Terror response math

Suspect bomber Dzhokhar A. Tsarnaev has been captured after a historic manhunt in the Boston metro area.  Part of what was historic about it was the response by law enforcement officials and politicians to the situation; they closed significant parts of the city.  Numerous educational institutions were closed.  Trains and buses were closed.  Residents were told to lock themselves in their houses and not go out.  A room full of experienced new correspondents were queried on the radio if they had ever experienced this type of response anywhere in the world; they all claimed it was novel.

Boston in lock down

Boston in lock down

So i am legitimately torn here.  i dont want terrorists to succeed.  This is a very dirty game, the use of violence on non-combatants to advance your political goals.  So perhaps this extraordinary response of locking down hundreds of thousands of people will be sufficiently discouraging that some other terrorists will not strike.  They may be dissuaded by knowing that their chances of disappearing into a crowd (for example) are greatly diminished because the feds are likely to use extraordinary tactics to catch them; including closing entire cities.  Were this to have a chilling effect on terrorist attacks this might well be a good thing.

But i remember a calculation which was done by Car and Driver magazine after speed limits were dropped from 70 mph to 55 mph in response to the Arab Oil Embargo in 1973.  Besides saving gas, one of the benefits that proponents of dropping the speed limit pointed to was the dramatically reduced number of auto fatalities that resulted from the reduced speed limit.  Car and Driver magazine then pointed out that for every life saved there were an additional 102 person years spent driving, because it took longer to get many places.  So we did save a life; and we spent a life and a half in the car driving to save it.

Wikipedia lists 26 terrorist acts in the US since the year 2000.  That is 2 attacks per year.  Let’s do some impossible math for a few moments.  Let’s say that this extraordinary response to the Boston Marathon bombings discourages half the attacks on the US, so that this rate drops to 1 attack per year.  Let’s say that 1/4 of the lives of the approximately 1 million people locked down for 11 hours was “lost”.  [The locked down region included the cities of Watertown, Newton, Waltham, Belmont, Cambridge, Arlington and the Allston-Brighton neighborhoods of Boston.] That works out to something over 300 person years lost to stop an attack a year.  Perhaps this is cheap.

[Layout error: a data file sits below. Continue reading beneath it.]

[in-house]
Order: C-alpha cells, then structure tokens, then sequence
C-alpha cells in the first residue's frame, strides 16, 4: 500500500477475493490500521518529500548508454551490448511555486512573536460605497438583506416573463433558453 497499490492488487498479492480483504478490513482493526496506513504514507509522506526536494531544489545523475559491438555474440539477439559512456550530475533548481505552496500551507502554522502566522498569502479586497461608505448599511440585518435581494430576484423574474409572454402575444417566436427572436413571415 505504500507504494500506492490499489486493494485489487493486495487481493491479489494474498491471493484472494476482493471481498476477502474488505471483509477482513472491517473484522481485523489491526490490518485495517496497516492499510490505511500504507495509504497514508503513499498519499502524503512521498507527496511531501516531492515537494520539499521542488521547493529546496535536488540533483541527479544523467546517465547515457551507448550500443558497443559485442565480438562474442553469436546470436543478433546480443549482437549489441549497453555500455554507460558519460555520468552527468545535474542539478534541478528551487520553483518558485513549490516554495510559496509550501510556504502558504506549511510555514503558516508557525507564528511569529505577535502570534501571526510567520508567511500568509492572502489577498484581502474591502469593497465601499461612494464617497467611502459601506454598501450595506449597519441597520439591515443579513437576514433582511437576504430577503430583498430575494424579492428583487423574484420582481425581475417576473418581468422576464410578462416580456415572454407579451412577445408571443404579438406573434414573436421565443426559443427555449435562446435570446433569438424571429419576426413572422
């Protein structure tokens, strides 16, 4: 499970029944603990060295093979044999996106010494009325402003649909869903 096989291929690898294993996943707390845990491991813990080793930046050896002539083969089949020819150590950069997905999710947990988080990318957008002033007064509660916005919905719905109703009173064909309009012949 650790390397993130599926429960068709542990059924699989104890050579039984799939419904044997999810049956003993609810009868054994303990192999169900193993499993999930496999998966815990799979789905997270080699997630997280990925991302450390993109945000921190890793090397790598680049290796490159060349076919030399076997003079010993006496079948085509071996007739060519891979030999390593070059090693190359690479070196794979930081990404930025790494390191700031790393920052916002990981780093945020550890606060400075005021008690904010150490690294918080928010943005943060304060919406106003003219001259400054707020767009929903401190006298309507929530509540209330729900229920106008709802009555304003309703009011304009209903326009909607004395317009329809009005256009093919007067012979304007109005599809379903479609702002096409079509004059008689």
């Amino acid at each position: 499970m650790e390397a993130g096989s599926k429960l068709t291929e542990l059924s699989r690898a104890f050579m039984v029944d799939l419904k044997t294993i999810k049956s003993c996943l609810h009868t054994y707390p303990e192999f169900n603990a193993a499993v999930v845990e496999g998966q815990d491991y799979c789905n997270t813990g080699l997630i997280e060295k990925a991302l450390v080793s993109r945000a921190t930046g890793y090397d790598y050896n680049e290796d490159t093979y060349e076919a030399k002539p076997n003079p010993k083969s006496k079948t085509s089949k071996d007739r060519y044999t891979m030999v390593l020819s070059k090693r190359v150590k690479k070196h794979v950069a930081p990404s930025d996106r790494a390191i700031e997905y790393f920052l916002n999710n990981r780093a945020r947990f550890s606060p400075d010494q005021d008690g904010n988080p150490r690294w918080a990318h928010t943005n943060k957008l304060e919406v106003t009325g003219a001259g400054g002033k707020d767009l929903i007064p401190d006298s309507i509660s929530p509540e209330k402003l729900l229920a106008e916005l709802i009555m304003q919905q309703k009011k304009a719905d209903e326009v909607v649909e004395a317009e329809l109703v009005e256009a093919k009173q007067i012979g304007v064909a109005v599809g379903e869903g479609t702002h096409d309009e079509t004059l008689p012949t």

They are all in search of a single man

They are all in search of a single man

What i fear is the state saying “we now have this new power to shut down the city’s infrastructure (transit, schools, health services) whenever we feel like the threat is great enough.”  Who will make sure this power is not used inappropriately?

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About paxus

a funologist, memeticist and revolutionary. Can be found in the vanity bin of Wikipedia and in locations of imminent calamity. buckle up, there is going to be some rough sledding.

4 responses to “Terror response math”

  1. Will Forest says :

    This is the kind of thinking I love to engage in, so it’s nice to see you doing it too.

    With regard to speed limits: yes, more time was spent driving. Unless you consider the time that’s spent dealing with accidents. Probably the single biggest contributor to serious traffic congestion is accidents, which dramatically increase the time people spend … driving. So, if going more slowly reduces accidents, then it can allow people to … drive more quickly! Going fast produces stop-and-go. Going slow produces smooth flow.

    With regard to the value of over-the-top response to terrorism: I don’t know how terrorists think, but here’s my opinion. The 3000 lives lost on 9/11 and the ??hundred billion?? cost of the Twin Towers etc. probably pale in comparison to the number of hours of people’s lives truly wasted in security lines, and the cost of the security measures. If I were a terrorist, I’d be factoring those impacts into the impacts of my actions. There’s no way to make a good estimate of the costs we’ve avoided by preventing some attacks, but it shouldn’t be too hard to estimate the costs of the measures we’ve taken to avoid them, and the costs are spectacularly large.

    • paxus says :

      Dearest Will:

      i love it when i can get you engaged in the blog comments, and i thought i would with this one. For cars, we are totally together – i actually want to create a drivers voluntary club called slow and flow (in contrast to stop and go) where you are driving to minimize accident risk and fuel use with slow starts and coasting stops. So in cars we are directly together.

      For the terrorist calculation, i think they vary depending on what the group is. In the case of 9/11 additional security lines and costs, and adventurist intl conflicts are fantastically expensive and since the dream was to bring the US down, this makes perfect sense.

      For these Chechan kids, it is far less clear. Unless they are deluded (or part of a yet to be revealed larger plot) there is no chance that their actions will ahve any meaningful influence on the culture – that advances their cause. We might have to start taking our shoes off again at airports and we might waste some more billions on security equipment and staff, But in terms of the liberation of Chechnia from the Russian yoke, sorry kids – total miss.

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